Electronic Theses and Dissertations

Identifier

906

Date

2013

Date of Award

7-17-2013

Document Type

Dissertation

Degree Name

Doctor of Philosophy

Major

Psychology

Concentration

Clinical Psychology

Committee Chair

Meghan E. McDevitt-Murphy

Committee Member

James G. Murphy

Committee Member

Robert Cohen

Committee Member

Gilbert R. Parra

Abstract

Aggressive behaviors, including physical aggression toward others and non-suicidal self-injury, are high-risk behaviors that are prevalent in the college student population. Personality disorder symptoms, particularly those of antisocial personality disorder and borderline personality disorder, are associated with these aggressive behaviors. Some researchers have posited that ASPD and BPD are “mirror-image disorders” that have similar underlying traits but differing behavioral manifestations of those characteristics, namely differing in terms of the object of their aggression. The present study investigated these issues by examining the pathways from ASPD and BPD to aggressive behaviors via the mechanisms of impulsivity, negative affect, and distress tolerance with the expectation that similar pathways would emerge for the personality disorder symptoms and their respective aggressive behavior. A sample of college students (N = 520) completed questionnaires in an online format. Path analysis showed differing pathways, with ASPD being associated with physical aggression via impulsivity, BPD being associated with physical aggression via all proposed mechanisms, and BPD being associated with NSSI via all mechanisms with the exception of impulsivity. Multi-group analysis revealed no gender differences, but did reveal differences for White versus Black students with regard to the magnitude of the pathways from ASPD and BPD to physical aggression and NSSI, respectively. Overall, results do not support the idea of ASPD and BPD being "mirror image disorders" in a college student population.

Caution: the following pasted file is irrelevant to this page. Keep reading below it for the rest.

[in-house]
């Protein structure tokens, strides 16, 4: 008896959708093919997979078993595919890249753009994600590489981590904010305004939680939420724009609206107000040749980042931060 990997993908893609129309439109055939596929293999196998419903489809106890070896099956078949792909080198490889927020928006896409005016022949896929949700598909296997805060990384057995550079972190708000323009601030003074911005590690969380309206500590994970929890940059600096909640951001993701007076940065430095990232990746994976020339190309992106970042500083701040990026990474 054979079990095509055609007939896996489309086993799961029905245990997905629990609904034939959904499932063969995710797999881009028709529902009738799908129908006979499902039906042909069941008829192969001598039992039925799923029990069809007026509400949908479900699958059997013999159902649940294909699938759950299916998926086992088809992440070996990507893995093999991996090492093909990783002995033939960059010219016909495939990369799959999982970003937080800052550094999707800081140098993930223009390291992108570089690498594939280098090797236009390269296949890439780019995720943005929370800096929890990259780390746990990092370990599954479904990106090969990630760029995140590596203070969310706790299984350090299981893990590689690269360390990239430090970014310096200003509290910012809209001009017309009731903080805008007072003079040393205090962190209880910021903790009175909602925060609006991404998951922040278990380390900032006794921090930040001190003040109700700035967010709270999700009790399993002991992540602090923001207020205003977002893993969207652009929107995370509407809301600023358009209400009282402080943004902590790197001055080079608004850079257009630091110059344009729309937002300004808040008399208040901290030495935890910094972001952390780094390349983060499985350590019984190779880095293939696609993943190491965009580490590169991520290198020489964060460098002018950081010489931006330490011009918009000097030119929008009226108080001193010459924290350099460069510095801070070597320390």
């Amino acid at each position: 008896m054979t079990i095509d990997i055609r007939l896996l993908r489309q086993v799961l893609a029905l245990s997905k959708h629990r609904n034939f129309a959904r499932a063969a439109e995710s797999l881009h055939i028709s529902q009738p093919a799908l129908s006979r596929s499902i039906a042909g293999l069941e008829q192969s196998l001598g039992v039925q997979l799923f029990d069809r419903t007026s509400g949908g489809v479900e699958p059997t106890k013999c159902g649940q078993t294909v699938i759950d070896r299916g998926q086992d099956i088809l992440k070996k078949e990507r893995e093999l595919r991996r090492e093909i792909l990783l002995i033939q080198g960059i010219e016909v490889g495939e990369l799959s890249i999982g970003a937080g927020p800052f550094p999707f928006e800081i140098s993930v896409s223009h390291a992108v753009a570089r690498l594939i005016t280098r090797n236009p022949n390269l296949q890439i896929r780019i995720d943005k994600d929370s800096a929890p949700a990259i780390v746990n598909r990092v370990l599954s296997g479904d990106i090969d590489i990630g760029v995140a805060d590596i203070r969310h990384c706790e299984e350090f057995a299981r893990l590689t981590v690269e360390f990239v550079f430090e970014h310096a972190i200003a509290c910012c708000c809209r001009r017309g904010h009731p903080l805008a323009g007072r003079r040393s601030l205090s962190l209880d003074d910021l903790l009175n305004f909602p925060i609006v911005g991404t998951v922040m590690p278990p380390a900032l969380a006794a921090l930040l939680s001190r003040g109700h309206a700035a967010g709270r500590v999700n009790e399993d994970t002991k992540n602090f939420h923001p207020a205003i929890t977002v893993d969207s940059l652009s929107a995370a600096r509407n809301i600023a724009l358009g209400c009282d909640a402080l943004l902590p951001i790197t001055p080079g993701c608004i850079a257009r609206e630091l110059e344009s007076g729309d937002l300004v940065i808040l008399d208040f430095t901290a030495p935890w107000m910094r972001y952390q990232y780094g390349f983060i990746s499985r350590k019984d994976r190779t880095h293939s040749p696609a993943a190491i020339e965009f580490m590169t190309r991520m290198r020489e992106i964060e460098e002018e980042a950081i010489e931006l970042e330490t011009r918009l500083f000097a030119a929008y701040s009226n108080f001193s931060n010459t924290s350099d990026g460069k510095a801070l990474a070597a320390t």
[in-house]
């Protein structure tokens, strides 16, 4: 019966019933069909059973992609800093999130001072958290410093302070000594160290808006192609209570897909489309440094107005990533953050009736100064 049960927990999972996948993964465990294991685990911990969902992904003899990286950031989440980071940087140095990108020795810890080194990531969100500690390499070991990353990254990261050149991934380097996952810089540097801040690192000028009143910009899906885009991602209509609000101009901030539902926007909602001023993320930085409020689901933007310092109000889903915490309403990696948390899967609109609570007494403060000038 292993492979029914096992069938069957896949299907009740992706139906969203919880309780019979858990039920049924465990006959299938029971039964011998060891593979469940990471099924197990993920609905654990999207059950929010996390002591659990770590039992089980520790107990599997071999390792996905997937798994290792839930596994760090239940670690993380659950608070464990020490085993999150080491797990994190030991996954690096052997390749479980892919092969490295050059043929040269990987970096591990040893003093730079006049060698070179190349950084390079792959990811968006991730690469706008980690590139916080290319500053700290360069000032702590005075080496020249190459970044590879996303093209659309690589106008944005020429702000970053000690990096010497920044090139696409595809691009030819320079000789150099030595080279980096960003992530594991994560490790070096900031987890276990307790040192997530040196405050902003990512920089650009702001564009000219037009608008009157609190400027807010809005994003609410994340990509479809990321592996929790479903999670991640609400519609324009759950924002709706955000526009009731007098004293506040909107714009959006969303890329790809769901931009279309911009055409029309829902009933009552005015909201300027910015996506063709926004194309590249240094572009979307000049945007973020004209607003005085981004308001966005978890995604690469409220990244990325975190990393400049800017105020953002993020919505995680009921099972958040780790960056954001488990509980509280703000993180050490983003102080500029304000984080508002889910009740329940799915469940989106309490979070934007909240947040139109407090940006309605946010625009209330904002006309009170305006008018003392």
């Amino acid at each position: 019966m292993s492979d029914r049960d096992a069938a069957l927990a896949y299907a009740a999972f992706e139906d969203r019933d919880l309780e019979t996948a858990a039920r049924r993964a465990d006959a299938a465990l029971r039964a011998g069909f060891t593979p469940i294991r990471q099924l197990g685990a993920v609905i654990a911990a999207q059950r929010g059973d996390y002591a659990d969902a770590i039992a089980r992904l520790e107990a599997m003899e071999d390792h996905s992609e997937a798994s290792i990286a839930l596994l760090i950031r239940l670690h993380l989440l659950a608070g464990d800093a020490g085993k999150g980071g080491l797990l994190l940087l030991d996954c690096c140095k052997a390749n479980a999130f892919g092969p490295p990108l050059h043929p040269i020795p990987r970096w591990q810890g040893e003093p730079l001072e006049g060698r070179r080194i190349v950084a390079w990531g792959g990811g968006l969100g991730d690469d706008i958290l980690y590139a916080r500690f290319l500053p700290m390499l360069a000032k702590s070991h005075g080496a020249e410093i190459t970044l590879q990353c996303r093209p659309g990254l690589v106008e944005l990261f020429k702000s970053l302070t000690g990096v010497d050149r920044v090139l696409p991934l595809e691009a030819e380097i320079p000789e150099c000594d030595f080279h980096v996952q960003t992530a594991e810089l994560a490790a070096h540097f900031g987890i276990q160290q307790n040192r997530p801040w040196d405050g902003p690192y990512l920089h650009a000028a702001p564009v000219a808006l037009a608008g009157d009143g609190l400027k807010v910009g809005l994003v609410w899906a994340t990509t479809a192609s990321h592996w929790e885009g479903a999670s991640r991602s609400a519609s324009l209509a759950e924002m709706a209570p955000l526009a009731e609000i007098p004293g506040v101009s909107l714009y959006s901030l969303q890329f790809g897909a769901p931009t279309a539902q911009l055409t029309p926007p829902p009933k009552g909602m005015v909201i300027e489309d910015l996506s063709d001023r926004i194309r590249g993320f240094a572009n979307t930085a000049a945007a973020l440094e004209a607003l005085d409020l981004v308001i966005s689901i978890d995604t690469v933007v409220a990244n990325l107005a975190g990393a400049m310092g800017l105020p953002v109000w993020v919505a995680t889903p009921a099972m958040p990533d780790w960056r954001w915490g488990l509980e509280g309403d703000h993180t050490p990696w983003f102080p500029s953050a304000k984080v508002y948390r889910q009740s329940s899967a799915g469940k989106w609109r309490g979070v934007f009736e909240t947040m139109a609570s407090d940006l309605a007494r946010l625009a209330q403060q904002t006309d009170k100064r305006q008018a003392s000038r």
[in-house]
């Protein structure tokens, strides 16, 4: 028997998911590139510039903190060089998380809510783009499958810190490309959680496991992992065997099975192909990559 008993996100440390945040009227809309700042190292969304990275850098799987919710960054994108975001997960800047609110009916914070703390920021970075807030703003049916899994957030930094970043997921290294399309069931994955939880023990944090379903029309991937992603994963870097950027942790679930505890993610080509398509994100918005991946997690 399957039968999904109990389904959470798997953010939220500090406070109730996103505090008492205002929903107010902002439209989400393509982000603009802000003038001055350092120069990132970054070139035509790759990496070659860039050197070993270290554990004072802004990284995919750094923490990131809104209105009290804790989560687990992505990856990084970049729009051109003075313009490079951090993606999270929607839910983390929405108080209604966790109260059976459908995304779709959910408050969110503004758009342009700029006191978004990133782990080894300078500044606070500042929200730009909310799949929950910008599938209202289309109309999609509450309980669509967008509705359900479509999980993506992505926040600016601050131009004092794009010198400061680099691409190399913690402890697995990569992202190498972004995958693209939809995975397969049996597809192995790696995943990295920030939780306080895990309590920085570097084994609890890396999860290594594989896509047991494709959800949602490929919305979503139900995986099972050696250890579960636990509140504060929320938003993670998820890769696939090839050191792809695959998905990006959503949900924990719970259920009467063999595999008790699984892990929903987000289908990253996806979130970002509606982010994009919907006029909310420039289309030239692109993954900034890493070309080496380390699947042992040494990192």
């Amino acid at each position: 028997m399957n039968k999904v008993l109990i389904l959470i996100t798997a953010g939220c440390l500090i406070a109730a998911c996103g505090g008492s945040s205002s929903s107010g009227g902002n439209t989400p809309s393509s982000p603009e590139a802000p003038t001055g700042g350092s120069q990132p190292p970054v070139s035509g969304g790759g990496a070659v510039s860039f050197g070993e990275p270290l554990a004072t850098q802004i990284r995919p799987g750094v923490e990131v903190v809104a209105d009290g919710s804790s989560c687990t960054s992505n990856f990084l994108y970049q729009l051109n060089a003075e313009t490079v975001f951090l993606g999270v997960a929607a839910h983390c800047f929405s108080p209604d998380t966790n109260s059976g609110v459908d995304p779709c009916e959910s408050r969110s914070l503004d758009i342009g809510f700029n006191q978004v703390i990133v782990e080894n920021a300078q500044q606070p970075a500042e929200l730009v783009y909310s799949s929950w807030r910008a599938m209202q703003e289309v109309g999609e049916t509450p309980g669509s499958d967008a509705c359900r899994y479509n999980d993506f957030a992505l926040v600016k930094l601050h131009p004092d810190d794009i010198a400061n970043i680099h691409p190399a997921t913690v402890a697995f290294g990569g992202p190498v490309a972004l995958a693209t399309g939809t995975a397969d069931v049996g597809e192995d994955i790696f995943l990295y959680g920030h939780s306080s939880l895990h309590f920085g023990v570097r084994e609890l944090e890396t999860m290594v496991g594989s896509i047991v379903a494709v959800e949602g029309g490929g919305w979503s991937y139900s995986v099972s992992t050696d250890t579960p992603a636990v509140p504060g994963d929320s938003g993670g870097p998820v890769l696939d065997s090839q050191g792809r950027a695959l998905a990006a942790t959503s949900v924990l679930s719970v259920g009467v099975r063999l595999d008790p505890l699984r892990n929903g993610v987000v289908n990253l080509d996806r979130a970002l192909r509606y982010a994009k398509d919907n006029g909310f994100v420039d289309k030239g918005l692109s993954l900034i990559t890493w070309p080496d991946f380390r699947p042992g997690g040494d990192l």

Comments

Data is provided by the student.

Library Comment

dissertation or thesis originally submitted to the local University of Memphis Electronic Theses & dissertation (ETD) Repository.

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